Intervertebral Disc Prolapse

NAME OF PATHOLOGY: Intervertebral Disc Prolapse, "Slipped-disc"


Definition: A protrusion of the nucleus pulposus though a weakness in the annulus fibrosus.

Causes: There are numerous bio-mechanisms which have been implicated in the development of disc prolapses. Prolapses tend to affect people aged twenty to fourty in whom the bones have ossified but where the intervertebral discs still have enough water content to prolapse. Causes of disc prolapses include: heavy lifting with inadequate posture and/or morphology, compressive trauma such as parachuting, and jumping from great heights, obesity, and connective tissue disorders. Most prolapses occur postero-lateraly due to the criss-cross lamellae arrangement of the intervertebral discs, and the presence of the posterior longitudinal ligament.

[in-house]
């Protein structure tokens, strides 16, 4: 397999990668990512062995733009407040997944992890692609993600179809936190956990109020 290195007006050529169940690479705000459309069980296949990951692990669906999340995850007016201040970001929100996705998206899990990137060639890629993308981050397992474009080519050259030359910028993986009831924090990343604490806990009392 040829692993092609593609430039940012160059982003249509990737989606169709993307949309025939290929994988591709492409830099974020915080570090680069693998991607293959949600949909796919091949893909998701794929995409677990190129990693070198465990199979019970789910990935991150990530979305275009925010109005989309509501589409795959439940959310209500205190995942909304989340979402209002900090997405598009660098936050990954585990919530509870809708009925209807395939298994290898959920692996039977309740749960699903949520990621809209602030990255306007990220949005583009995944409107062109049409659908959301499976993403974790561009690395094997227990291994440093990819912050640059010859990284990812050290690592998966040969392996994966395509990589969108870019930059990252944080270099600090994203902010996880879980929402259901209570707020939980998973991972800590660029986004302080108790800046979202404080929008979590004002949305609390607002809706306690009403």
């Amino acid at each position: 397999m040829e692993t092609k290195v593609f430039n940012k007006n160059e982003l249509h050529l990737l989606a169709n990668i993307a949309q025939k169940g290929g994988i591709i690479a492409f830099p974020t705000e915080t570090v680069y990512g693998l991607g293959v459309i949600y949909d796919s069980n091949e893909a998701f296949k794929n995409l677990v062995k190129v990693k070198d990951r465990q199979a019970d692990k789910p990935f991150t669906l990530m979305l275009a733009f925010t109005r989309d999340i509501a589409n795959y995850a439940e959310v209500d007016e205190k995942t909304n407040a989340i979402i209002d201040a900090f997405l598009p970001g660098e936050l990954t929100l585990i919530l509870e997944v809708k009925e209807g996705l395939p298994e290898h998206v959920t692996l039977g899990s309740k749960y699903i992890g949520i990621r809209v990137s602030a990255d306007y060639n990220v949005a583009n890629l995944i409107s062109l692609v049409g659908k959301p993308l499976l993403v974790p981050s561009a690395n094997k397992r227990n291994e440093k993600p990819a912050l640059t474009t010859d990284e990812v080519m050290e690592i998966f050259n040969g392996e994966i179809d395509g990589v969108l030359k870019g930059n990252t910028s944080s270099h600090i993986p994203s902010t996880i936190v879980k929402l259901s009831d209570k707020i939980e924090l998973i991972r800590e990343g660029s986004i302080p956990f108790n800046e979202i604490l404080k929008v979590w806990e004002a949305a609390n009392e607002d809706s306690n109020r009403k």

Examination: The extent and location of the prolapse will greatly influence the signs and symptoms manifest in the patient. Observation: Patients suffering from a disc prolapse will usually adopt an antalgic stance or gait. All ranges of spinal motion may be reduced in an acute presentation, with marked limitation in spinal flexion. It is important to determine whether the patient exhibits any signs of a lower motor neuron lesion (in acute prolapses, the neurological picture may be confused): hyporeflexia, hypotonia, fasciculations, and asthenia. Elucidate any radiating pain as this may be useful in determining the spinal segment(s) affected by the prolapse. A central disc prolapse may result in cauda equine syndrome: a medical emergency characterised by perineal anaesthesia, urinary retention and post-void residual incontinence, decreased anal tone; and sexual dysfunction. Orthopaedic tests for disc prolapses: Valsalva maneuveur: the patient is instructed to forcibly exhale against their closed airways. An aggravation in symptoms indicates a positive. Slump test: with the patient seated instruct them to slouch whilst looking straight ahead, than instruct them to flex their head, than passively flex their straight symptomatic leg, than introduce ankle dorsiflexion. Each step introduces a sensitising factor. A positive is indicated when any of the above factors causes an aggravation in symptoms. When testing for a disc prolapse one should also elucidate the integrity of the corticospinal tract (strength), and map out any areas of paraesthesia or anaesthesia. Definitive diagnosis is achieved via MRI.


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